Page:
Early computer animation. Sports bloopers. Pastel sport coats. And “I want my MTV.” On the surface, it’s hard to get more “1980s” than Dire Straits during their “Brothers in Arms” era. But peak MTV era was also quite superficial, and with Dire Straits, there was always more just below the surface. Even with mega radio and music video hits like “Walk of Life” and “Money For Nothing,” 1985’s “Brothers in Arms” is yet another album with frontman and guitar god Mark Knopfler weaving stories about the world’s castaways, about blue collar workers, and war. (In fact, almost all of side 2 is about war.) For those for whom the big “hits” were an entry point to the band were probably surprised at the depth of Dire Straits’ music and lyrics.

You can listen to Brothers in Arms by Dire Straits on iTunes, Spotify, Tidal, YouTube, and Amazon, although it’s probably best on vinyl.

 

Lucinda Williams’ fifth album, released in the summer of 1998, not only cemented the artist as a bonafide songwriting juggernaut, but it solidified her place among America’s best storytellers. “Car Wheels on a Gravel Road” would go on to be named The Village Voice’s Pazz & Jop (critics) Album of the Year, and to date it is among Rolling Stone’s top 500 albums of all time. And for good reason. Williams bemoans (and even moans) about love and loss in songs like “Right In Time,” Lake Charles” and “Can’t Let Go.” And she brilliantly illustrates pain in the title track and also on tunes like “Drunken Angel,” “Concrete and Barbed Wire” and more. Williams also captures the Deep South about as good anybody before or since. And because of that, this album is truly “2 Kool 2 Be 4-Gotten.”

You can listen to Car Wheels on a Gravel Road by Lucinda Williams on iTunes, Spotify, Tidal, YouTube, and Amazon, although it’s probably best on vinyl.

 

In 1994, heavy metal and hard rock were on the way out and grunge ruled supreme. But that mattered not to a young, quick-witted songwriter named Rivers Cuomo. Raised on KISS, Iron Maiden and the rest, Cuomo and his band Weezer brought forth an amalgamation of rock that embraced the angst of grunge with the chops of metal — all framed by the disposition and perspective of a loner. Weezer’s self-titled debut (aka “The Blue Album”) set the music world on fire with radio and MTV hits “Buddy Holly,” “Say It Ain’t So” and “Undone – The Sweater Song.” But beyond the veneer of those hits was an album that spoke to the rockers and the geeks alike. And it proved — like Weezer — that they two can live in harmony.

You can listen to Weezer’s Blue Album on iTunes, Spotify, Tidal, YouTube, and Amazon, although it’s probably best on vinyl.

 

How does a young songwriter come back from releasing a mega hit that EVERYBODY knows? For Van Morrison, he followed the success of “Brown Eyed Girl” with two different approaches. First came “Astral Weeks,” an album built on and around Morrison’s jazz upbringing. Next came “Moondance,” which bridged the gap (eventually) between his love of various genres of music with a nod to a more pop-friendly format. It worked. Like “Brown Eyed Girl,” the title track has since become a standard, but the album is so much more than that. “And It Stoned Me” tells the nostalgiac story of a trip when he was younger — in a way that only Van could tell it. “Crazy Love” is a blueprint for how a love song should be written. “Caravan” fused Morrison’s love of blues and soul to create a timeless tune. And “Into the Mystic” is among Rolling Stone’s top 500 songs of all time. And that’s just side 1 of the album. With  “Moondance,” Morrison further established himself as one of his generations’ great troubadours.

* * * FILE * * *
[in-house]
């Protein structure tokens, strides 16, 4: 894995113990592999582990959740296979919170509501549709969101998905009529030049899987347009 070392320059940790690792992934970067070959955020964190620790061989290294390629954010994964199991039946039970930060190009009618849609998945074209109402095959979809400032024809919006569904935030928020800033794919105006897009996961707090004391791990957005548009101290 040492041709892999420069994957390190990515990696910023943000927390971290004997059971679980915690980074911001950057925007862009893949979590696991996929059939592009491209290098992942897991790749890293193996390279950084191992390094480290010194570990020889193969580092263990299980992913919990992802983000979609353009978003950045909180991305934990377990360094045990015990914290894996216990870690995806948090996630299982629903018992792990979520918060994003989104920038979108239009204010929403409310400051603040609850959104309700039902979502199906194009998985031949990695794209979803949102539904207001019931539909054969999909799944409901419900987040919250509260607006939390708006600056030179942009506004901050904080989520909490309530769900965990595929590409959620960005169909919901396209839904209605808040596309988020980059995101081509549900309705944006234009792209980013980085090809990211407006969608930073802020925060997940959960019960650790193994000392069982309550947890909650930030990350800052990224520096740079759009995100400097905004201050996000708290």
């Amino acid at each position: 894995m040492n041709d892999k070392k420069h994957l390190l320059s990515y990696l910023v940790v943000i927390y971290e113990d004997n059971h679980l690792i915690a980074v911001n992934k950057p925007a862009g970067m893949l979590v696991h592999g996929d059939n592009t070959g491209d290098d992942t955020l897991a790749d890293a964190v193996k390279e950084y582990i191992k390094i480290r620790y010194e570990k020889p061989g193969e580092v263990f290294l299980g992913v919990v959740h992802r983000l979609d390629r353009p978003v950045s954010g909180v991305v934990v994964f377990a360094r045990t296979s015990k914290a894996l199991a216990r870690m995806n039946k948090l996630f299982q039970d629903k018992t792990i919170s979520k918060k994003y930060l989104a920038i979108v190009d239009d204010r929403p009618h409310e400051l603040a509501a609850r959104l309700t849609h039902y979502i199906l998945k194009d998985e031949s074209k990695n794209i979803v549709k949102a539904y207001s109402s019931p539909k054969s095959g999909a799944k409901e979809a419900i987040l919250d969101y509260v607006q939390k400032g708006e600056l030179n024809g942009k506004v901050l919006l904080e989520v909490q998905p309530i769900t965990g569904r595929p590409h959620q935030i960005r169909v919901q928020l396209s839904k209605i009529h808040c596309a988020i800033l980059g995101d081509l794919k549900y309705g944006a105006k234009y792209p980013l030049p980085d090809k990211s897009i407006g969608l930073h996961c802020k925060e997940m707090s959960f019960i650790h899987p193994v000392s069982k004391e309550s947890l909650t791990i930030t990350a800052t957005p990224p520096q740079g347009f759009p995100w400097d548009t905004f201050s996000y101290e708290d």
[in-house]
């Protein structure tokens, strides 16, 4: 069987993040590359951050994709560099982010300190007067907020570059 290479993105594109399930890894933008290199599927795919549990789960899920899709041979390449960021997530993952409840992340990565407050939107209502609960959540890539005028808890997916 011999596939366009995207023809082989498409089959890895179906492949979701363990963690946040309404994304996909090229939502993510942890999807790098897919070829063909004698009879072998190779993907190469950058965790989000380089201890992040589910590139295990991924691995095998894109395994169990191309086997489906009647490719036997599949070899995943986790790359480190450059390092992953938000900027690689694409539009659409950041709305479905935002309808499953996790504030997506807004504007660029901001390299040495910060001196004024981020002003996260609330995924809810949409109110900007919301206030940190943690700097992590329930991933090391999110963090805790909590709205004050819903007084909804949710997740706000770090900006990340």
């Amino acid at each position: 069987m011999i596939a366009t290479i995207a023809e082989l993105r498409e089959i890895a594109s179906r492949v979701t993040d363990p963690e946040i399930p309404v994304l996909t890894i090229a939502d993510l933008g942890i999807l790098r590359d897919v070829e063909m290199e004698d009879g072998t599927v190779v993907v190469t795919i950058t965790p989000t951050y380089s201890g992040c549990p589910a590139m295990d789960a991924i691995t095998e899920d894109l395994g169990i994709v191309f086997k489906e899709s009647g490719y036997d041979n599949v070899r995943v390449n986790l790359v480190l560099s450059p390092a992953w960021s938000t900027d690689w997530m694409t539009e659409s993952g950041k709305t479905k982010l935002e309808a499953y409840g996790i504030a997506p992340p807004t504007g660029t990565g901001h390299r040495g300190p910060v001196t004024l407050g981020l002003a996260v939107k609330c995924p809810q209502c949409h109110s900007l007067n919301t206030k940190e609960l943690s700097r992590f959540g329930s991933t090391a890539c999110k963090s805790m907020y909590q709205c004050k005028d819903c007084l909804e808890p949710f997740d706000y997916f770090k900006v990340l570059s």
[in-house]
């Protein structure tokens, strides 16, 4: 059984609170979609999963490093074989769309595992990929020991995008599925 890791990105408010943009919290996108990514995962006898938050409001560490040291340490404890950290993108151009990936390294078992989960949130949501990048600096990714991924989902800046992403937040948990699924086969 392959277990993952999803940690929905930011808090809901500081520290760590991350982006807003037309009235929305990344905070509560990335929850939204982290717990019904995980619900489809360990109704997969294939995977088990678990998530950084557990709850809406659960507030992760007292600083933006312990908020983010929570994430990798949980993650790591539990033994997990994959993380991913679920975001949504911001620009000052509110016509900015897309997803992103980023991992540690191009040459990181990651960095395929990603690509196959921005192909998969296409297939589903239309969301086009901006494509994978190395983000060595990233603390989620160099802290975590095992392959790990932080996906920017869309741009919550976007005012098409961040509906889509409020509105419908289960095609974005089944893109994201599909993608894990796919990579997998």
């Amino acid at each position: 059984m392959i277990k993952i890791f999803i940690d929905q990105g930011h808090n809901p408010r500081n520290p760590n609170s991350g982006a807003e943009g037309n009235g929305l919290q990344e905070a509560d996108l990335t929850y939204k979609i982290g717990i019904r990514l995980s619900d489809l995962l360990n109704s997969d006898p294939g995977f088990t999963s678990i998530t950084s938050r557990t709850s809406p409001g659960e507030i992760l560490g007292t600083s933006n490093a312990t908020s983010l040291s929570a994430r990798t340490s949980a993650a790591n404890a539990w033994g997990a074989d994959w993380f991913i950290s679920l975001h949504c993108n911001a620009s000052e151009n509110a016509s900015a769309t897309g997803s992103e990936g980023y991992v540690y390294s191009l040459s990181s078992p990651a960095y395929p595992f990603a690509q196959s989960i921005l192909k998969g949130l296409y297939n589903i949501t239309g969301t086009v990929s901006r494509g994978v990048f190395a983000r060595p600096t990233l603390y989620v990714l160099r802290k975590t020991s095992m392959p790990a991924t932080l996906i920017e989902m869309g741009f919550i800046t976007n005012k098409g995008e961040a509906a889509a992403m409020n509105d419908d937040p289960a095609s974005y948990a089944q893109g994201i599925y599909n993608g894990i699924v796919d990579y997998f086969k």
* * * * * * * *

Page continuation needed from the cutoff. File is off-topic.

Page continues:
You can listen to Moondance by Van Morrison on iTunes, Spotify, Tidal, YouTube, and Amazon, although it’s probably best on vinyl.

 

“With the help of God and true friends, I come to realize / I still had two strong legs and even wings to fly.”
Those are among some of the first lines of the first song (“Ain’t Wastin’ Time No More”) from “Eat a Peach,” the double album by the Allman Brothers Band, which was released in early 1972. The lines and the song  — heck, SEVERAL of the songs — underscore a lot of what the Allman Brothers were all about throughout their career — but perhaps never more so than at this point. They were a brotherhood — but one that was shattered by the 1971 death of leader Duane Allman in a motorcycle accident in Macon, Ga. But the band soldiered on, finishing an album of Allman classics like “Blue Sky” and “Melissa” (which Gregg Allman performed at his big brother’s funeral). “Eat a Peach” also showcases the Allman Brothers’ true magic: on stage. Live versions of “One Way Out,” “Trouble No More” and the epic (33+ minutes long!) “Mountain Jam” give us still today a taste of why they were considered one of the best live bands of all time. Tragedy and loss would continue to follow the Allman Brothers, yet they found a way through it. “Bearing sorrow, having fun” as Gregg sings on “Melissa.” Sounds about right.